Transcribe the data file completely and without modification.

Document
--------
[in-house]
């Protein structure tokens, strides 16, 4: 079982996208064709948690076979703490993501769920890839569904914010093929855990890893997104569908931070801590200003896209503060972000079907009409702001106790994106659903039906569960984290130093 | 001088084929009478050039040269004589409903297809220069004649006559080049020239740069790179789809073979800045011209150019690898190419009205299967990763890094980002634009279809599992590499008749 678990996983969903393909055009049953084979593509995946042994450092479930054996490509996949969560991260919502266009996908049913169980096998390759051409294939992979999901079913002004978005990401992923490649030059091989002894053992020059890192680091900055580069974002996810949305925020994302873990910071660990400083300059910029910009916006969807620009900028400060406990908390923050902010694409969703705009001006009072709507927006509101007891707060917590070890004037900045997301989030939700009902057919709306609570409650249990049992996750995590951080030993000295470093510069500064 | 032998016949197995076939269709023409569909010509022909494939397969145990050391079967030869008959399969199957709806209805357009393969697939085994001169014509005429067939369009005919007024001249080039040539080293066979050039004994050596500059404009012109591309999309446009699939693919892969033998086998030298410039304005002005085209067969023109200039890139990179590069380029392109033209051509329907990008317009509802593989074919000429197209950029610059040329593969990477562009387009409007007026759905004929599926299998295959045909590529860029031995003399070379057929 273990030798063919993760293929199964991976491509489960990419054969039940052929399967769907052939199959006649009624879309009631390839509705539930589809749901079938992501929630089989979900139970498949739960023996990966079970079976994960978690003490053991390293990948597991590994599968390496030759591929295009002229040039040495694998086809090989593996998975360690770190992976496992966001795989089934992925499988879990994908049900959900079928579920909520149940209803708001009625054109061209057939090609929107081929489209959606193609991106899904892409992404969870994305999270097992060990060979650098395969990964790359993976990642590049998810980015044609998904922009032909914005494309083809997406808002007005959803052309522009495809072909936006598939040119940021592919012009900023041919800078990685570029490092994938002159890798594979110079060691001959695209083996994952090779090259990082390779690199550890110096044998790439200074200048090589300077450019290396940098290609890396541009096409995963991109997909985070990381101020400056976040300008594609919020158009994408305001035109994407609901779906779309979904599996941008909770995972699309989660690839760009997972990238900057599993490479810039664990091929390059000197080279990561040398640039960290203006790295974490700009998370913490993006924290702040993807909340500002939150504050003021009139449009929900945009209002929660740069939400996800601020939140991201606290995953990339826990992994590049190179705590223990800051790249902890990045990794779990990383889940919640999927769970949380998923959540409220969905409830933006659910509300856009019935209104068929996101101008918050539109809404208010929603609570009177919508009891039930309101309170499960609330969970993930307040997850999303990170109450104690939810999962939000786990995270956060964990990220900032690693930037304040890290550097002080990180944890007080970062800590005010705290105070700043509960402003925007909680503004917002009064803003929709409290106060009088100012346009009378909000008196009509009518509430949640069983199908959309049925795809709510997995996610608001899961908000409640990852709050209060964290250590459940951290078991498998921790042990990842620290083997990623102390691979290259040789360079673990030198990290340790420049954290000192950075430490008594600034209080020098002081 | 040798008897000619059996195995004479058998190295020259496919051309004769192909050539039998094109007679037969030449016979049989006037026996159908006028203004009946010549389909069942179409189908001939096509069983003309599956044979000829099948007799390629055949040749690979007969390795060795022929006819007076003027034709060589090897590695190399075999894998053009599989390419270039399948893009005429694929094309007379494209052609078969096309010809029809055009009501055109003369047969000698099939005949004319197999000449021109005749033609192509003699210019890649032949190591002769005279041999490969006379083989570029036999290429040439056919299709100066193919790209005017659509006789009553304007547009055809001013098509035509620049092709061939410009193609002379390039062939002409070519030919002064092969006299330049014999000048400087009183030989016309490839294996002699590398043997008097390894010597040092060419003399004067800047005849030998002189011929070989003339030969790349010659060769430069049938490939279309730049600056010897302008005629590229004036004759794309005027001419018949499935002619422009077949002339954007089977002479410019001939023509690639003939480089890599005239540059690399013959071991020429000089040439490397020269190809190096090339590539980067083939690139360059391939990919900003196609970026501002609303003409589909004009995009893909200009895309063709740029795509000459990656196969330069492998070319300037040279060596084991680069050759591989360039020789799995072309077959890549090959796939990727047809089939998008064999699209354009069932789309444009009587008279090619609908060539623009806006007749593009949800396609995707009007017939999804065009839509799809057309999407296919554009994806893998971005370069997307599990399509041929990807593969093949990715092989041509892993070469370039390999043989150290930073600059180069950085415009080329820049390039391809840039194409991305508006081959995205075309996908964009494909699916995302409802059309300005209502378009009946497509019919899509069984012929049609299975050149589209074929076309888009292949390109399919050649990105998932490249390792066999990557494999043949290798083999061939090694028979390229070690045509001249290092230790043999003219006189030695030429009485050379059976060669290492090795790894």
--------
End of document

[in-house]
């Protein structure tokens, strides 16, 4: 079982996208064709948690076979703490993501769920890839569904914010093929855990890893997104569908931070801590200003896209503060972000079907009409702001106790994106659903039906569960984290130093 | 001088084929009478050039040269004589409903297809220069004649006559080049020239740069790179789809073979800045011209150019690898190419009205299967990763890094980002634009279809599992590499008749 678990996983969903393909055009049953084979593509995946042994450092479930054996490509996949969560991260919502266009996908049913169980096998390759051409294939992979999901079913002004978005990401992923490649030059091989002894053992020059890192680091900055580069974002996810949305925020994302873990910071660990400083300059910029910009916006969807620009900028400060406990908390923050902010694409969703705009001006009072709507927006509101007891707060917590070890004037900045997301989030939700009902057919709306609570409650249990049992996750995590951080030993000295470093510069500064 | 032998016949197995076939269709023409569909010509022909494939397969145990050391079967030869008959399969199957709806209805357009393969697939085994001169014509005429067939369009005919007024001249080039040539080293066979050039004994050596500059404009012109591309999309446009699939693919892969033998086998030298410039304005002005085209067969023109200039890139990179590069380029392109033209051509329907990008317009509802593989074919000429197209950029610059040329593969990477562009387009409007007026759905004929599926299998295959045909590529860029031995003399070379057929 273990030798063919993760293929199964991976491509489960990419054969039940052929399967769907052939199959006649009624879309009631390839509705539930589809749901079938992501929630089989979900139970498949739960023996990966079970079976994960978690003490053991390293990948597991590994599968390496030759591929295009002229040039040495694998086809090989593996998975360690770190992976496992966001795989089934992925499988879990994908049900959900079928579920909520149940209803708001009625054109061209057939090609929107081929489209959606193609991106899904892409992404969870994305999270097992060990060979650098395969990964790359993976990642590049998810980015044609998904922009032909914005494309083809997406808002007005959803052309522009495809072909936006598939040119940021592919012009900023041919800078990685570029490092994938002159890798594979110079060691001959695209083996994952090779090259990082390779690199550890110096044998790439200074200048090589300077450019290396940098290609890396541009096409995963991109997909985070990381101020400056976040300008594609919020158009994408305001035109994407609901779906779309979904599996941008909770995972699309989660690839760009997972990238900057599993490479810039664990091929390059000197080279990561040398640039960290203006790295974490700009998370913490993006924290702040993807909340500002939150504050003021009139449009929900945009209002929660740069939400996800601020939140991201606290995953990339826990992994590049190179705590223990800051790249902890990045990794779990990383889940919640999927769970949380998923959540409220969905409830933006659910509300856009019935209104068929996101101008918050539109809404208010929603609570009177919508009891039930309101309170499960609330969970993930307040997850999303990170109450104690939810999962939000786990995270956060964990990220900032690693930037304040890290550097002080990180944890007080970062800590005010705290105070700043509960402003925007909680503004917002009064803003929709409290106060009088100012346009009378909000008196009509009518509430949640069983199908959309049925795809709510997995996610608001899961908000409640990852709050209060964290250590459940951290078991498998921790042990990842620290083997990623102390691979290259040789360079673990030198990290340790420049954290000192950075430490008594600034209080020098002081 | 040798008897000619059996195995004479058998190295020259496919051309004769192909050539039998094109007679037969030449016979049989006037026996159908006028203004009946010549389909069942179409189908001939096509069983003309599956044979000829099948007799390629055949040749690979007969390795060795022929006819007076003027034709060589090897590695190399075999894998053009599989390419270039399948893009005429694929094309007379494209052609078969096309010809029809055009009501055109003369047969000698099939005949004319197999000449021109005749033609192509003699210019890649032949190591002769005279041999490969006379083989570029036999290429040439056919299709100066193919790209005017659509006789009553304007547009055809001013098509035509620049092709061939410009193609002379390039062939002409070519030919002064092969006299330049014999000048400087009183030989016309490839294996002699590398043997008097390894010597040092060419003399004067800047005849030998002189011929070989003339030969790349010659060769430069049938490939279309730049600056010897302008005629590229004036004759794309005027001419018949499935002619422009077949002339954007089977002479410019001939023509690639003939480089890599005239540059690399013959071991020429000089040439490397020269190809190096090339590539980067083939690139360059391939990919900003196609970026501002609303003409589909004009995009893909200009895309063709740029795509000459990656196969330069492998070319300037040279060596084991680069050759591989360039020789799995072309077959890549090959796939990727047809089939998008064999699209354009069932789309444009009587008279090619609908060539623009806006007749593009949800396609995707009007017939999804065009839509799809057309999407296919554009994806893998971005370069997307599990399509041929990807593969093949990715092989041509892993070469370039390999043989150290930073600059180069950085415009080329820049390039391809840039194409991305508006081959995205075309996908964009494909699916995302409802059309300005209502378009009946497509019919899509069984012929049609299975050149589209074929076309888009292949390109399919050649990105998932490249390792066999990557494999043949290798083999061939090694028979390229070690045509001249290092230790043999003219006189030695030429009485050379059976060669290492090795790894």